The Global L-band Observatory for Water Cycle Studies (GLOWS) is designed as a follow-on to the Soil Moisture Active Passive (SMAP) observatory launched in 2015. While GLOWS is essentially copying many aspects of the SMAP mission, a key change has been made in the antenna technology. SMAP uses a reflector antenna and to reduce mission costs GLOWS uses a metamaterial lens antenna. This type of antenna is less efficient, so it must be proven that GLOWS can achieve the same uncertainty levels in soil moisture measurements as SMAP. In this work, a unified framework for modeling and analyzing GLOWS' ability to meet all mission and measurement requirements is developed. A model for the uncertainty effects of the lens antenna is developed and used to show that so long as the lens efficiency is above a threshold determined by the accuracy of the lens physical temperature knowledge, GLOWS will also be able to achieve all measurement requirements. It is shown that GLOWS is able to copy the design parameters of SMAP and achieve the same mission requirements.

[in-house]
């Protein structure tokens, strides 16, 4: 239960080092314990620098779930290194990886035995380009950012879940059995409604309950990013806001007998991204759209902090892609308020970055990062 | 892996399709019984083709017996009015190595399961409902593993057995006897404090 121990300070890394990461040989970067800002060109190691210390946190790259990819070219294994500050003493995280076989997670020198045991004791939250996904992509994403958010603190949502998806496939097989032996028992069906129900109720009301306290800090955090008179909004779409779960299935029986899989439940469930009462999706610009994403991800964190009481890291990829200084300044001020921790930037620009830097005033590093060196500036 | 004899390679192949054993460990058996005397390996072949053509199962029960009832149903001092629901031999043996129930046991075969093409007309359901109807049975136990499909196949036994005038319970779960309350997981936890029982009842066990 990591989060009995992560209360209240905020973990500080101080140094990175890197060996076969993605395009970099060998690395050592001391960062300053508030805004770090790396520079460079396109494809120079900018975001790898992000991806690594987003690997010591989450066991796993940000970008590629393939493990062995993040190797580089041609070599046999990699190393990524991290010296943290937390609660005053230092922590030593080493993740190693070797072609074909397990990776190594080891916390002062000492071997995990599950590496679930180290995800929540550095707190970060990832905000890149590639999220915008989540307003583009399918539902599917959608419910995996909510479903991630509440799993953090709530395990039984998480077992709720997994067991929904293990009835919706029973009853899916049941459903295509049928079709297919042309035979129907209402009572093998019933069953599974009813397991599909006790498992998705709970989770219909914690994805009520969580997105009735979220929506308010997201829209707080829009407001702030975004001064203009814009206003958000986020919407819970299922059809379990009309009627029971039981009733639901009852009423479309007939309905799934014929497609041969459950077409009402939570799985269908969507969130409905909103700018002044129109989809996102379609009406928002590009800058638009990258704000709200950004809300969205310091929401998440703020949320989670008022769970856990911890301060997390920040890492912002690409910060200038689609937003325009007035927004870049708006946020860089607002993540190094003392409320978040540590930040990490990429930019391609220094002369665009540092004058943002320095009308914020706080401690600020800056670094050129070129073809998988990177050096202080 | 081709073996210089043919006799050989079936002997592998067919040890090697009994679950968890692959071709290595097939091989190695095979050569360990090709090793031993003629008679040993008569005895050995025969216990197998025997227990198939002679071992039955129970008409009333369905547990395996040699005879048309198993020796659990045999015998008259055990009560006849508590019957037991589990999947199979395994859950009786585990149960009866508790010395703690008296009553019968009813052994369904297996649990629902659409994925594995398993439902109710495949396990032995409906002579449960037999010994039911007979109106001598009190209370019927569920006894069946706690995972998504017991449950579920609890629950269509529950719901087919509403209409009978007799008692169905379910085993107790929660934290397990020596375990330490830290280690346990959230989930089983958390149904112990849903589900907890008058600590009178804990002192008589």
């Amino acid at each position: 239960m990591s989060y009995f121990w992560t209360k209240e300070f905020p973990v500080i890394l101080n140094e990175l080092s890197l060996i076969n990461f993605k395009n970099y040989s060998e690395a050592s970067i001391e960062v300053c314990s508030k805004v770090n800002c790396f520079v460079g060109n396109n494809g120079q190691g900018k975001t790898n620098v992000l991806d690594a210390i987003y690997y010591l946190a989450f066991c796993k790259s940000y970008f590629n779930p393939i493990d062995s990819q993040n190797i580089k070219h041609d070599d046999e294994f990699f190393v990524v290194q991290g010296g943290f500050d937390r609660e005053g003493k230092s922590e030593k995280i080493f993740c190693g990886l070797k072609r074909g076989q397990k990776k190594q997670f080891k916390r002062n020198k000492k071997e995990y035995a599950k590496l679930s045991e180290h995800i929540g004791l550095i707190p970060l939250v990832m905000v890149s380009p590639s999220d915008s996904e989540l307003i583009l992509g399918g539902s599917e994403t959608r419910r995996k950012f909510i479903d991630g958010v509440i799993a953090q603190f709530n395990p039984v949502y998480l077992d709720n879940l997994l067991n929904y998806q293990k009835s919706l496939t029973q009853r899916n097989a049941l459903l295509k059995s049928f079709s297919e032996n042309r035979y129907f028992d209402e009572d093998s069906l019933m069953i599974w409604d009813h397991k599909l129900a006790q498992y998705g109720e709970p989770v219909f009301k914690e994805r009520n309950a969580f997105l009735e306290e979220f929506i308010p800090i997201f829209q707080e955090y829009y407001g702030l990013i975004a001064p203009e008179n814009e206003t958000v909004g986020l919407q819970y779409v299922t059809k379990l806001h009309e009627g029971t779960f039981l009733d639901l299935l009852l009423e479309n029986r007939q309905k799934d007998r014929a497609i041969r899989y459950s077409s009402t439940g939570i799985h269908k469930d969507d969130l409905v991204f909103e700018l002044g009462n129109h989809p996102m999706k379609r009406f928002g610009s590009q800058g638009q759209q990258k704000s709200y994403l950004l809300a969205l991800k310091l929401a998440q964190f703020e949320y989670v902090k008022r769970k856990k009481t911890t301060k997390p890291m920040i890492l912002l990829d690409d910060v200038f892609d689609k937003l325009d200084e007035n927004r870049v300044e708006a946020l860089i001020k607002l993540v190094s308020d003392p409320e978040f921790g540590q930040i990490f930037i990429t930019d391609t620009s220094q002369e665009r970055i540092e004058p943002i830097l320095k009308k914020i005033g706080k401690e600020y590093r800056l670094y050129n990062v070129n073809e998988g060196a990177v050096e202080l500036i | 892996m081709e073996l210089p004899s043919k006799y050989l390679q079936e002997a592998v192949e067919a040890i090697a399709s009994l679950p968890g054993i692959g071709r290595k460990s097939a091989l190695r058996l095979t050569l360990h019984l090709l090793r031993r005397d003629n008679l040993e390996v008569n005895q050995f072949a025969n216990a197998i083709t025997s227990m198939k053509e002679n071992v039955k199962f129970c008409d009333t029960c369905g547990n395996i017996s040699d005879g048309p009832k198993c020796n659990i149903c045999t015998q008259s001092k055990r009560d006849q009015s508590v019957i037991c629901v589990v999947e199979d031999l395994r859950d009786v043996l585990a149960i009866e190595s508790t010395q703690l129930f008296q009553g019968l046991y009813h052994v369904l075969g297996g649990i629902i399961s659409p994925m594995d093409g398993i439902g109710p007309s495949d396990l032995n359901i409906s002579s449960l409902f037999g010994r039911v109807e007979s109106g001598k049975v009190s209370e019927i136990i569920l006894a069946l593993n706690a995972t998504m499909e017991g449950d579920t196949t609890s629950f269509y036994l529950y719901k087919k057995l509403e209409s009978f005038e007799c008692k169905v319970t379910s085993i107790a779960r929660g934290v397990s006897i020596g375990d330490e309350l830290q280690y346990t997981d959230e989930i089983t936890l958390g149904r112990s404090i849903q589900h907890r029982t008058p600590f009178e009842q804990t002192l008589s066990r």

College and Department
Ira A. Fulton College of Engineering and Technology; Electrical and Computer Engineering
BYU ScholarsArchive Citation
Smith, James Nathan, "Systems Engineering of the Global L-Band Observatory for Water Cycle Studies" (2022). Theses and Dissertations. 9393.
remote sensing, soil moisture, radiometry, lens antenna